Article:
Saturday, 20 August 2011


The rioting may have abated in the UK (the clear-up is well underway with encouraging messages composed on hoardings to console local communities, certain banks offering significant interest free loans to help small businesses to get back on their feet and publicly expressed disgust at the perpetrators of the devastation and damage; firm sentences are being passed on those who were involved  - four year jail sentences being given to people who incited others to loot and pillage, even when their called-for riots failed to occur),  but turmoil continues in many spheres.  The stock markets are plunging, various countries in the Middle East and Africa seem increasingly unstable, and there is expressed dissatisfaction with governmental control in many regions (I am bemused by the rush away from Equities into Government Bonds on the Financial Markets, when there is such vocal discontent and lack of confidence being voiced against various governments’ abilities to get their fiscal affairs in order).

These are stressful times.

Stress is one of the primary causes of issues for employers in our modern, demanding and fast-paced world.  It distracts people from the things they should be doing, results in carelessness, accidents, sickness and absenteeism and is the frequent root of bullying and harassment claims in the workplace, effecting Grievance/Employment Tribunal proceedings and attrition.  I’m sure we all know some of the symptoms of stress: that constant internal gnawing of worry, like a rat nibbling at your insides; insomnia – lying awake fretting while others sleep; and sudden surges of all-consuming panic bursting through you like water forced through a bore hole.  It is worth remembering that

"The primary cause of unhappiness is never the situation, but your thoughts about it." - Eckhart Tolle
My household was stressful on Thursday.  It was the day in England and Wales that the results were given for A Levels and Pre-U’s (a new type of exam deemed more rigorous and intellectually stretching than conventional A Levels).  My 18 year old son took both types of exam this summer and a place at his chosen university was conditional on his results.  He was up at 8.00 am (unusually early for him during the holidays) and, within quarter of an hour, was trying to log onto the UCAS website to see if he had secured a place at Imperial to read Computer Sciences – one of the top courses in the world.  However, despite being a “Techie”, he was unable to access the UCAS Tracking system (I did enjoy his ironic Facebook status update offering to try to restore it) – neither were thousands of other would-be-students able to get onto the site.  It was down for almost four hours, unable to cope with the deluge of hits.  The mounting stress amongst the aspiring undergraduates was almost palpable – frantic instant messages on Facebook and Twitter, urgent phone calls seeking clarification and support, consoling discussions with working parents and friends (I dread to think of the cost that the resultant distraction had on many employees’ performance and hence their employers’ bottom lines – no wonder the Financial Markets were in turmoil!!) – Individuals were desperately trying to confirm that they were not unique in being unable to access the site.  Despite knowing that this year there were a record number of applicants (it is the last year in England and Wales before a significant increase in student fees), UCAS had failed to prepare for the onslaught – they underestimated the number of people trying to log onto their system by a third, no wonder the site could not cope.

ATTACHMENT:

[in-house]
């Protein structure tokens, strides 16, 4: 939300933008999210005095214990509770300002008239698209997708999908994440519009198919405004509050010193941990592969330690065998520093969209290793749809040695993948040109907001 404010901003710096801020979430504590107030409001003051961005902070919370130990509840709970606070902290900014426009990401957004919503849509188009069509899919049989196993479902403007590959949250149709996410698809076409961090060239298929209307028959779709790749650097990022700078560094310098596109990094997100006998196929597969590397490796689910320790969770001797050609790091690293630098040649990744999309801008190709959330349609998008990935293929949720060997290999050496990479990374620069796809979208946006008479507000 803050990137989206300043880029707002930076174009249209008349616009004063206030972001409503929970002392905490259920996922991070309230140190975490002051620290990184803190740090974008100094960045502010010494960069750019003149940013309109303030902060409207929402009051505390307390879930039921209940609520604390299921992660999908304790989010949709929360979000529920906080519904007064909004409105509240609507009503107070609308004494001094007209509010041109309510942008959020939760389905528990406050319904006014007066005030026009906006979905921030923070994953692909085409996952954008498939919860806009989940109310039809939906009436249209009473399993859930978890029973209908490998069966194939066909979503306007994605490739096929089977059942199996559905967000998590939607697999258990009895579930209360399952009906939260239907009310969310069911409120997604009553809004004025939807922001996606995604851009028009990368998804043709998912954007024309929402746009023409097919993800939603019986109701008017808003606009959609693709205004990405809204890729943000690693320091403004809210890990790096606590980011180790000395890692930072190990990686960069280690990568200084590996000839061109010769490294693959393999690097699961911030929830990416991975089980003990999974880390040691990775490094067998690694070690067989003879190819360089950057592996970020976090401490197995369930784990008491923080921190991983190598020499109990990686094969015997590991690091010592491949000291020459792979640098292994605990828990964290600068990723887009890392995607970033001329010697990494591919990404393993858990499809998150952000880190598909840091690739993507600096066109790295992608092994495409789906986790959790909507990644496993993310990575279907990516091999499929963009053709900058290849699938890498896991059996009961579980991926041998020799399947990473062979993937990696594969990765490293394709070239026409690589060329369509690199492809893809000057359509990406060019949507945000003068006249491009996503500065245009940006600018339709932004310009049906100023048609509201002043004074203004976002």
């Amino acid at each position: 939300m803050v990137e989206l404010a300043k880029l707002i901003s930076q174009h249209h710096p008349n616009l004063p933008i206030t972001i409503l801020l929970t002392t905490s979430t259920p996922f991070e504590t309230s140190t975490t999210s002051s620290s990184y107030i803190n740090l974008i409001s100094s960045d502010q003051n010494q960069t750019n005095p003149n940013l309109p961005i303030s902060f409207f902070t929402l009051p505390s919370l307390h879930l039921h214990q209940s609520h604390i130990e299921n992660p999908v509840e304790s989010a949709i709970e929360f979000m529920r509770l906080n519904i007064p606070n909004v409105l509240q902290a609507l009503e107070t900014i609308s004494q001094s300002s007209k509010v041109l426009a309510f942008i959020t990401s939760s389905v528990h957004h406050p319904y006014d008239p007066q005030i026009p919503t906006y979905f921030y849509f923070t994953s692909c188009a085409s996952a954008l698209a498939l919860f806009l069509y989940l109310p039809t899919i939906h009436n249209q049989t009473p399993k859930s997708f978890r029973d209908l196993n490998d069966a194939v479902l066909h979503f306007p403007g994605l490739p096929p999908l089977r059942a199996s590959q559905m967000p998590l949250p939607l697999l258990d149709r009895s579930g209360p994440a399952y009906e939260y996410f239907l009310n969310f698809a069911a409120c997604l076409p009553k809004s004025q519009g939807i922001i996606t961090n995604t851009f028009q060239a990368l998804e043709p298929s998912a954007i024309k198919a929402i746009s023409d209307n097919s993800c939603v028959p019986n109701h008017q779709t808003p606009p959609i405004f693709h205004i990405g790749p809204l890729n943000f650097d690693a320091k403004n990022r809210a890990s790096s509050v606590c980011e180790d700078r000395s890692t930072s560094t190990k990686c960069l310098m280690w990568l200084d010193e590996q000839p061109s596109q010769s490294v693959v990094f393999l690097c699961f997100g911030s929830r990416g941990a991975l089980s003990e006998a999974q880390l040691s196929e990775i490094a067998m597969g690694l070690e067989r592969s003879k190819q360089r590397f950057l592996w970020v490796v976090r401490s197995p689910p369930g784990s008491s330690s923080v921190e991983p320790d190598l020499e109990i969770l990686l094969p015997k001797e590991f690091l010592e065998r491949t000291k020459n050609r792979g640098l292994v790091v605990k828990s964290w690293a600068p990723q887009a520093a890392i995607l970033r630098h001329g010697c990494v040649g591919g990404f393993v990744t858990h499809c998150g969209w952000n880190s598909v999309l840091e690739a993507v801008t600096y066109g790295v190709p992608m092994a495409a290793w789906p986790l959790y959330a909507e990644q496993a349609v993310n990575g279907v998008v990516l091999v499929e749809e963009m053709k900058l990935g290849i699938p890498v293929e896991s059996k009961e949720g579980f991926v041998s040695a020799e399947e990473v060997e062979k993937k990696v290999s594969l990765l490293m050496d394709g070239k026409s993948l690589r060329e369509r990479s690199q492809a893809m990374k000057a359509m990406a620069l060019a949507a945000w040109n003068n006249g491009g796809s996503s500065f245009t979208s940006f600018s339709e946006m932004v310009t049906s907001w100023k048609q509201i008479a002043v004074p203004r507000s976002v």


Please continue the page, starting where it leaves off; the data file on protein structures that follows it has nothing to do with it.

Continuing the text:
For those of you who are interested, my son finally discovered that, despite having excellent results (two A*s, an A, a one-mark-off an A and a b for his A/S), he had not been granted a place at Imperial - as you can imagine, at this stage the domestic stress levels increased further in London SW9.  I would not have been surprised to have seen the house physically lifted by the swirling cyclone of emotional commotion, like Dorothy and Toto being carried by the twister in The Wizard of Oz.  He was shocked and dismayed, as indeed were many of his friends who found themselves in similar circumstances. Looking on the University Clearing site, there were places to read Nursing at Kings College London or Law in Edinburgh, but they were not subjects that he had hoped to study.   I did what I could to coach him into devising a solution. I am so proud of him - he pulled himself round much faster than I think I would have done in the same situation. On a professional level, it was fascinating to observe.  In a very short space of time, he went through various stages of The Change Curve: